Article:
We can stop bosses’ job cuts if our unions fight back
The reports of job cuts in Socialist Worker (19 January) raise the question of how to resist the bosses’ offensive.
My own recent experience gives some useful lessons in how to fight back effectively.
I work in a further education college and was threatened with compulsory redundancy.
College management refused all opportunities for redeployment. It became clear that they were determined to force through the redundancy of a union branch officer in order to weaken the UCU union.
Our UCU branch took this seriously and voted to strike for five days if I lost my job.
The result was that I was offered another job in the college just days before the strike was due to begin.
The lesson is that strikes can defend jobs when other means have failed. Hopefully those threatened with job losses, such as the lecturers at Halesowen College, will be able to win support for successful strikes to stop job cuts.
Graham Mustin, Barnsley College
It’s great to see that HMV workers in Ireland have occupied their stores in protest at the way their jobs have been cut.
It shows that all workers—whatever workplace they are in or what wage they earn—have power to take action. Let’s hope their example spreads!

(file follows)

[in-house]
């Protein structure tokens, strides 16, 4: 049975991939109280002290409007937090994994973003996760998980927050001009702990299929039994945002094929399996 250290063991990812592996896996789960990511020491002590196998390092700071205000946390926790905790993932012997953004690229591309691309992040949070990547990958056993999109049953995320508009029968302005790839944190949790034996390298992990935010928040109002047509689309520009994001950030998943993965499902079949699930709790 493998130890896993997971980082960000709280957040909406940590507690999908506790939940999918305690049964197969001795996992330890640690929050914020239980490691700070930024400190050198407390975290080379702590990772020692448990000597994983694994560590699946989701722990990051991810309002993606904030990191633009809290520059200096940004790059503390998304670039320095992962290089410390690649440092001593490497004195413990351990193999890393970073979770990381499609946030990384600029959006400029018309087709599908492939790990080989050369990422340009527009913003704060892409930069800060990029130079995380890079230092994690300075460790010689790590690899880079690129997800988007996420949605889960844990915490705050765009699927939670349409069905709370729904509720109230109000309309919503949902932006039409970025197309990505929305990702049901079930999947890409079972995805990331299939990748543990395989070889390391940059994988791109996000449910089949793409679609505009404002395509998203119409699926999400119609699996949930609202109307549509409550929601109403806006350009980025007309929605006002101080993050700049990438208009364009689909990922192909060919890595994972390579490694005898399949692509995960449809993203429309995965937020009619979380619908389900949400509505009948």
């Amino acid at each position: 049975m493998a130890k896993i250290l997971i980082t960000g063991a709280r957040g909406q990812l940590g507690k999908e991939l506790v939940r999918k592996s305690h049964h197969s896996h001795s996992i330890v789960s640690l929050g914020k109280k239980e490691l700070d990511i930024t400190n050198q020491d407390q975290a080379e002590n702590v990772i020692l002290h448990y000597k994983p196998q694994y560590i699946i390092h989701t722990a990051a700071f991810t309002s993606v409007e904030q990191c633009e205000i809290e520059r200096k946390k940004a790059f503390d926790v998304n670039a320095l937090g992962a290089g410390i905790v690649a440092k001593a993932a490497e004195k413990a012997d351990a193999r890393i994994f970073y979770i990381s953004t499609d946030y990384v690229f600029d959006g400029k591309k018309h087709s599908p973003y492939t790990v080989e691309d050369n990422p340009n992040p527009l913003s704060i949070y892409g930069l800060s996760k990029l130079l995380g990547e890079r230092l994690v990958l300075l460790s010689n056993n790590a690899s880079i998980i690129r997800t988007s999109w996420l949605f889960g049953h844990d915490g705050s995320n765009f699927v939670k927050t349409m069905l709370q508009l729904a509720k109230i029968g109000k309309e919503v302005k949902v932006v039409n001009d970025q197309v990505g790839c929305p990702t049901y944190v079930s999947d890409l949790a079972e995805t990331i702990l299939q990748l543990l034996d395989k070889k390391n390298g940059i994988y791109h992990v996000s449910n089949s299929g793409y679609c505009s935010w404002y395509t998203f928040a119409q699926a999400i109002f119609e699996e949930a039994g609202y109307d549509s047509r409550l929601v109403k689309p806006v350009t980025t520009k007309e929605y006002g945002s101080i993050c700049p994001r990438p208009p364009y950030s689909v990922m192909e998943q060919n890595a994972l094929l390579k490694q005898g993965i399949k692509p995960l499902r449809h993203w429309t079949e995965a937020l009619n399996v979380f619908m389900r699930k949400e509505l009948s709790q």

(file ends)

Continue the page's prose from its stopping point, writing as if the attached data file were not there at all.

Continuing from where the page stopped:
Louise Hilton, Leeds
The latest MPs’ pay rise demand is an obvious wind up in the economic climate.
It will deliberately irritate working and unemployed people.
But it is also a reflection of how the whole structure of electoral parliamentary politics is degenerating into an arm of business.
Politics shouldn’t pander to the interests of big business.
Nick Vinehill, Norfolk
Injustice in the US
Socialist Worker should cover more widely the recent suicide of software developer and internet activist Aaron Swartz.
He was awaiting trial in the US for hacking into the protected JSTOR database and sharing millions of academic articles for free.
Aaron tried to lower the price of knowledge and information in the world.
This case should be of interest to a revolutionary newspaper given the criticism it rightly makes of the US justice system.
Attorney Carmen Ortiz handled the case. She prosecuted Swartz with tenacity despite the fact that he suffered depression.
More than 35,000 people in the US have signed a petition demanding that she is removed from office.
Name and address supplied, South London
Scam on pensioners
You are right that many people won’t pay enough national insurance to claim their full pension under the government’s changes (Socialist Worker, 19?January).
I worked for years as a cleaner. Despite the low pay I planned my future around how much money I’d have.
But I developed back problems and had to stop work. Now I exist on benefits.
Many people will experience similar things that will stop them from working. Why shouldn’t they be entitled to a decent pension?
Diane Baines, Birmingham
Solidarity in face of job centre misery
I was at a job centre in Norwich last week and saw a mother break down in tears because she had no money. She had been laid off a year ago and had children to feed.